“It’s not a matter of skin color. Hip hop and rap are dominated by blacks, but my occupation is what I love to do. I love people who talk instead of singing. And, generally speaking, Jews were always involved with black culture [in America] – in jazz, in blues. My mother, Ziva Sirkis, a scion of a family of pioneers [in Israel], claims that it is because the nurse I had when I was little was a Jamaican girl named Kathleen. My mother went to work, and my black nanny, who shared a room with me, always sang me ‘black songs.’”
Are you in touch with your family in Israel?
“I love all my family there. I offer them my hospitality here and visit them there at every opportunity. I have an Israeli passport, Israeli parents and I definitely feel Israeli even though I was born in New York.
I am interviewing you in English…
“I understand Hebrew, I just don’t speak it; no more than a few words. Truth is, my mother spoke to me in Hebrew but as my father Philip (his mother’s second husband) spoke only English and did not understand what we were saying it was important for him to understand me. We, therefore, spoke only English. But there was Hebrew music at home. English was important for me for another reason; I was different – had a different name, a different accent and it was important to my parents that I should integrate into the society I was part of.”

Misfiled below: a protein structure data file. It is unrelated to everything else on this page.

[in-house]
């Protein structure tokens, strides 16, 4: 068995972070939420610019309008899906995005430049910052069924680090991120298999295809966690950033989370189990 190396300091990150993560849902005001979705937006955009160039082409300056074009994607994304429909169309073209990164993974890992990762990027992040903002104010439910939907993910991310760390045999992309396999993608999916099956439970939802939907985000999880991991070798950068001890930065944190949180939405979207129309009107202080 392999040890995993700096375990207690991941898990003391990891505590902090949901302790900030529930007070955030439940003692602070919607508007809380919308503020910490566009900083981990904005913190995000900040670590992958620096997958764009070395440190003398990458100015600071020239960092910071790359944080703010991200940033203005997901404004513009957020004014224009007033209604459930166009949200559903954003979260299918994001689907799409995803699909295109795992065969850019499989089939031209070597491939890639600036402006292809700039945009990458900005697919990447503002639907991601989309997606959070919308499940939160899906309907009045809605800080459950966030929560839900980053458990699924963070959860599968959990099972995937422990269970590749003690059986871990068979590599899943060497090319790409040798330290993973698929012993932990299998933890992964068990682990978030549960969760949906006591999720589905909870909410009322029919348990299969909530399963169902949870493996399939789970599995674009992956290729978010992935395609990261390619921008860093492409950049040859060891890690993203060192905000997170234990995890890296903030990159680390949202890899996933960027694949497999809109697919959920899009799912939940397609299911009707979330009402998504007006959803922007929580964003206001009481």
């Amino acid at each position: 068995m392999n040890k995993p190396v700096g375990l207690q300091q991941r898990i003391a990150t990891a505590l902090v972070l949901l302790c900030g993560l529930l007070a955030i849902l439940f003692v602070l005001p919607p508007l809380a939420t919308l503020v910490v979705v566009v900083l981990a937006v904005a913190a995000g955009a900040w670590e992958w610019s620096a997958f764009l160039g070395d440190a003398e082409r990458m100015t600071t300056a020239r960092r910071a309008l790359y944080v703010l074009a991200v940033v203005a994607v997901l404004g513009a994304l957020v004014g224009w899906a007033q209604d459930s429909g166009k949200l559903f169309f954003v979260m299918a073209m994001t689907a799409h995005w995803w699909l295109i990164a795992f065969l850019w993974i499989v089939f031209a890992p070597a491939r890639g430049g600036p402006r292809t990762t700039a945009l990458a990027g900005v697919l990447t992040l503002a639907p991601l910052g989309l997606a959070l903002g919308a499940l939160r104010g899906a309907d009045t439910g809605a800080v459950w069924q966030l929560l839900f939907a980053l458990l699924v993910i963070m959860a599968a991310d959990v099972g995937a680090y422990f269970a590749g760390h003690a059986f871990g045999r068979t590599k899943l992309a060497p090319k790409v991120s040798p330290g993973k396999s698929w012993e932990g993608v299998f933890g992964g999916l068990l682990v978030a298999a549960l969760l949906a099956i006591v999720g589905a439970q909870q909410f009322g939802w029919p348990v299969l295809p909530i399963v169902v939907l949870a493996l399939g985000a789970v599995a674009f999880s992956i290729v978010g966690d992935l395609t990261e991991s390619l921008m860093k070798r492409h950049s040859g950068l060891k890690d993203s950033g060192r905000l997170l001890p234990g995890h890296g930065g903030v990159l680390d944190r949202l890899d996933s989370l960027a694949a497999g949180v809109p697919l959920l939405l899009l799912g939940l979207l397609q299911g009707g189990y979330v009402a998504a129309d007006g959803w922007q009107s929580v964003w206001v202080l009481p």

What do you know about music in Israel?
“First of all, there is a significant relation between Israel and contemporary music – the moment a song is issued here it reaches Israel even before it pops up in Brooklyn. Also, there is a group of good, creative people there. There are a lot of good musicians there like Aviv Geffen.”
Do you read reviews? Are they important to you?
“I’m open to criticism. I invite and I receive a lot of tips, suggestions, critical assessments, but in the end I have to make the decision and take responsibility. I cannot blame anyone, except myself. As for gossipy, offensive criticism, it readily vanishes, evaporates. Every day I wake up and know who I am. I’m surrounded by people who love me and know who I am, and that is just never in doubt. “
Have discs finally passed away? Has an era come to an end?
“I hope not. The disc is definitely on the decline but it is still much loved.”
Finally, here’s a brief association game: Russell Simmons.
“Genius. Number one. Curious. A man I admire and love. He gave me my start.”
“No one works harder on the global stage than Jon Bon Jovi. He’s a very, very nice, good and modest man, who contributes greatly to society.”
“I’ve always said that when I need an artist who is exceptionally talented yet nice and simple, who works hard but is thoughtful and intelligent – it’s him. I would’ve married him –– problem is he’s a man.”
“The voice of an angel.”
“I think he’s the most talented man I’ve ever met.”
“A great business woman.”
“I’m not sure who she is.”
“We’ll wait and see.”